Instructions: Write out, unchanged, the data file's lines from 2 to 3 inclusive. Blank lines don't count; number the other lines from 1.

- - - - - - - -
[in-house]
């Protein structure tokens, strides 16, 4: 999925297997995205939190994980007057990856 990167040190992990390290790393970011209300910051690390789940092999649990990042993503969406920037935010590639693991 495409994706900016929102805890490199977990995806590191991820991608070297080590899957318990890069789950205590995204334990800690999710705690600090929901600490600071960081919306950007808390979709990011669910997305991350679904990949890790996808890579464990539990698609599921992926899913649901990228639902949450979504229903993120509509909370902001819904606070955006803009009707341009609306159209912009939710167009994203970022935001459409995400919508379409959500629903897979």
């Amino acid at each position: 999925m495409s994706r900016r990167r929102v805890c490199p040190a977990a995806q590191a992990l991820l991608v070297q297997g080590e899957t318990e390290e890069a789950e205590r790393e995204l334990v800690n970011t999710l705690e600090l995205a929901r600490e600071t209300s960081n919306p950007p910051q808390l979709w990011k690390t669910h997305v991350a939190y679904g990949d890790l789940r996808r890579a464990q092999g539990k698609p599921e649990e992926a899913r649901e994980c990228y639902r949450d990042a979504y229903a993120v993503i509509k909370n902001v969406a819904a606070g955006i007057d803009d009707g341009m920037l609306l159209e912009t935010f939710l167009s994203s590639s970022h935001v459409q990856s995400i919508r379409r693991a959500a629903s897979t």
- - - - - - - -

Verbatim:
């Protein structure tokens, strides 16, 4: 999925297997995205939190994980007057990856 990167040190992990390290790393970011209300910051690390789940092999649990990042993503969406920037935010590639693991 495409994706900016929102805890490199977990995806590191991820991608070297080590899957318990890069789950205590995204334990800690999710705690600090929901600490600071960081919306950007808390979709990011669910997305991350679904990949890790996808890579464990539990698609599921992926899913649901990228639902949450979504229903993120509509909370902001819904606070955006803009009707341009609306159209912009939710167009994203970022935001459409995400919508379409959500629903897979």
């Amino acid at each position: 999925m495409s994706r900016r990167r929102v805890c490199p040190a977990a995806q590191a992990l991820l991608v070297q297997g080590e899957t318990e390290e890069a789950e205590r790393e995204l334990v800690n970011t999710l705690e600090l995205a929901r600490e600071t209300s960081n919306p950007p910051q808390l979709w990011k690390t669910h997305v991350a939190y679904g990949d890790l789940r996808r890579a464990q092999g539990k698609p599921e649990e992926a899913r649901e994980c990228y639902r949450d990042a979504y229903a993120v993503i509509k909370n902001v969406a819904a606070g955006i007057d803009d009707g341009m920037l609306l159209e912009t935010f939710l167009s994203s590639s970022h935001v459409q990856s995400i919508r379409r693991a959500a629903s897979t």